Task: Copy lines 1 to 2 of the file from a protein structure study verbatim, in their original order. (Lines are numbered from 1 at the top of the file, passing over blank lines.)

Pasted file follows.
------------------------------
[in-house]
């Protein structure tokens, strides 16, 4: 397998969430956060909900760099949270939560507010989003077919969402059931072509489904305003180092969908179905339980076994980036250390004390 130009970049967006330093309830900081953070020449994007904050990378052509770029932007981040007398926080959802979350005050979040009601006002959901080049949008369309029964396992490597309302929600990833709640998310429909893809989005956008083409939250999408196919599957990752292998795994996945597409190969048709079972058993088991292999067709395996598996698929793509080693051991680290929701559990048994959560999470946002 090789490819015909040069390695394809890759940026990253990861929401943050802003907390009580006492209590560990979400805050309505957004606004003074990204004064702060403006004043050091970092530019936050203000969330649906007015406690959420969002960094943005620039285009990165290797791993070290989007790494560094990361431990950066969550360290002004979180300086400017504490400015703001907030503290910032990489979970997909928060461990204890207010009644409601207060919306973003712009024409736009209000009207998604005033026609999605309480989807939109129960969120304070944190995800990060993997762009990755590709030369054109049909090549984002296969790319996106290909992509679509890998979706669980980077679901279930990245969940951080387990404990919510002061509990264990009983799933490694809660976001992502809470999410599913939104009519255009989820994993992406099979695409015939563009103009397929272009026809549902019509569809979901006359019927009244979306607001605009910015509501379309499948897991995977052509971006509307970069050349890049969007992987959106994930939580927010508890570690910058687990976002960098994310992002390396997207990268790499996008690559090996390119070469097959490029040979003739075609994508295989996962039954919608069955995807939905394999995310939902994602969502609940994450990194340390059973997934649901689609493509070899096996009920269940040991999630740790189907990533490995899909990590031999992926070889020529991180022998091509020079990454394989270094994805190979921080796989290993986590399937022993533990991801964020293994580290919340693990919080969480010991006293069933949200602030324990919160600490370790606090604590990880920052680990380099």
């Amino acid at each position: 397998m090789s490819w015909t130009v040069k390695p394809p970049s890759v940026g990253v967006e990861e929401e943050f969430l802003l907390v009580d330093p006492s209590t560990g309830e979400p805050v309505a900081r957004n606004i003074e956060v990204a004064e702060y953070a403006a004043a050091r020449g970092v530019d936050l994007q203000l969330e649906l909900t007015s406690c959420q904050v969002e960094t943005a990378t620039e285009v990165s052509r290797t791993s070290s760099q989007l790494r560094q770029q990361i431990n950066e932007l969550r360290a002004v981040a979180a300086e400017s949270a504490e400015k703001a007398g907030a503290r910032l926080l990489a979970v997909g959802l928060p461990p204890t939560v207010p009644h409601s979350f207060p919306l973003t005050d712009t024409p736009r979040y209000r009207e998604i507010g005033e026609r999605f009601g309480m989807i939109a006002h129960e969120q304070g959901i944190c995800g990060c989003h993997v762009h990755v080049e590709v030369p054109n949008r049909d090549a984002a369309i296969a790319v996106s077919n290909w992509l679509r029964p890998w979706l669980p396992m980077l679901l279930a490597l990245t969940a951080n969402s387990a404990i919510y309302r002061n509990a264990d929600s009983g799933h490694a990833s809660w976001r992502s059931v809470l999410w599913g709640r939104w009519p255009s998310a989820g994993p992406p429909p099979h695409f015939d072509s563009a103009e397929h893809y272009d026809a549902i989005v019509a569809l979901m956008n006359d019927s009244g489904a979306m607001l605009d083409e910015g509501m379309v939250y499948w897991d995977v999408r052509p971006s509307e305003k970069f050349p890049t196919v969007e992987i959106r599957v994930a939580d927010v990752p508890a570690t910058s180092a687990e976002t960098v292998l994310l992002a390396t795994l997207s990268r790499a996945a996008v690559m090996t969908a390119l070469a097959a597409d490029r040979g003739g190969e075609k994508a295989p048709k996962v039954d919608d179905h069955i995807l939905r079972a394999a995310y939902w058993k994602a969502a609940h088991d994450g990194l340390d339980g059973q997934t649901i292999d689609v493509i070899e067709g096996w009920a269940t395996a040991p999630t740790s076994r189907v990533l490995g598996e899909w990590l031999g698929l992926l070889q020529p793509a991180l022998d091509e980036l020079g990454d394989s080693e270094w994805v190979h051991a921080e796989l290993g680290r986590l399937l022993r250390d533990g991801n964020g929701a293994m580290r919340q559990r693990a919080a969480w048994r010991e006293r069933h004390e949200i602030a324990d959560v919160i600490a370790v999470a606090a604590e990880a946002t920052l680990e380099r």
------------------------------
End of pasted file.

[in-house]
């Protein structure tokens, strides 16, 4: 397998969430956060909900760099949270939560507010989003077919969402059931072509489904305003180092969908179905339980076994980036250390004390 130009970049967006330093309830900081953070020449994007904050990378052509770029932007981040007398926080959802979350005050979040009601006002959901080049949008369309029964396992490597309302929600990833709640998310429909893809989005956008083409939250999408196919599957990752292998795994996945597409190969048709079972058993088991292999067709395996598996698929793509080693051991680290929701559990048994959560999470946002 090789490819015909040069390695394809890759940026990253990861929401943050802003907390009580006492209590560990979400805050309505957004606004003074990204004064702060403006004043050091970092530019936050203000969330649906007015406690959420969002960094943005620039285009990165290797791993070290989007790494560094990361431990950066969550360290002004979180300086400017504490400015703001907030503290910032990489979970997909928060461990204890207010009644409601207060919306973003712009024409736009209000009207998604005033026609999605309480989807939109129960969120304070944190995800990060993997762009990755590709030369054109049909090549984002296969790319996106290909992509679509890998979706669980980077679901279930990245969940951080387990404990919510002061509990264990009983799933490694809660976001992502809470999410599913939104009519255009989820994993992406099979695409015939563009103009397929272009026809549902019509569809979901006359019927009244979306607001605009910015509501379309499948897991995977052509971006509307970069050349890049969007992987959106994930939580927010508890570690910058687990976002960098994310992002390396997207990268790499996008690559090996390119070469097959490029040979003739075609994508295989996962039954919608069955995807939905394999995310939902994602969502609940994450990194340390059973997934649901689609493509070899096996009920269940040991999630740790189907990533490995899909990590031999992926070889020529991180022998091509020079990454394989270094994805190979921080796989290993986590399937022993533990991801964020293994580290919340693990919080969480010991006293069933949200602030324990919160600490370790606090604590990880920052680990380099």